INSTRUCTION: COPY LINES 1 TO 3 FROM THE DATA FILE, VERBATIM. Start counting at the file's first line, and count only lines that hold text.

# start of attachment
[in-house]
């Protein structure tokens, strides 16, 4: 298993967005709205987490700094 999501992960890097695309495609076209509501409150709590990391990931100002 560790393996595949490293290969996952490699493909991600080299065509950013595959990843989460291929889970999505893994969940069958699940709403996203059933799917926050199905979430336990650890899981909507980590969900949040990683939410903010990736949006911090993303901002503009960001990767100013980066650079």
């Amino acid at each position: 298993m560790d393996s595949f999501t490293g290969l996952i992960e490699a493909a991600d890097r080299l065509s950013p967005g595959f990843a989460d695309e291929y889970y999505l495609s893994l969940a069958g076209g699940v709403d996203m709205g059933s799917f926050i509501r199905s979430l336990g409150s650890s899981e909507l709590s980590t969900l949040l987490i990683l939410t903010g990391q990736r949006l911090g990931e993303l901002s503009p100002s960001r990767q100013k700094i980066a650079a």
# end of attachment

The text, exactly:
[in-house]
């Protein structure tokens, strides 16, 4: 298993967005709205987490700094 999501992960890097695309495609076209509501409150709590990391990931100002 560790393996595949490293290969996952490699493909991600080299065509950013595959990843989460291929889970999505893994969940069958699940709403996203059933799917926050199905979430336990650890899981909507980590969900949040990683939410903010990736949006911090993303901002503009960001990767100013980066650079």
């Amino acid at each position: 298993m560790d393996s595949f999501t490293g290969l996952i992960e490699a493909a991600d890097r080299l065509s950013p967005g595959f990843a989460d695309e291929y889970y999505l495609s893994l969940a069958g076209g699940v709403d996203m709205g059933s799917f926050i509501r199905s979430l336990g409150s650890s899981e909507l709590s980590t969900l949040l987490i990683l939410t903010g990391q990736r949006l911090g990931e993303l901002s503009p100002s960001r990767q100013k700094i980066a650079a």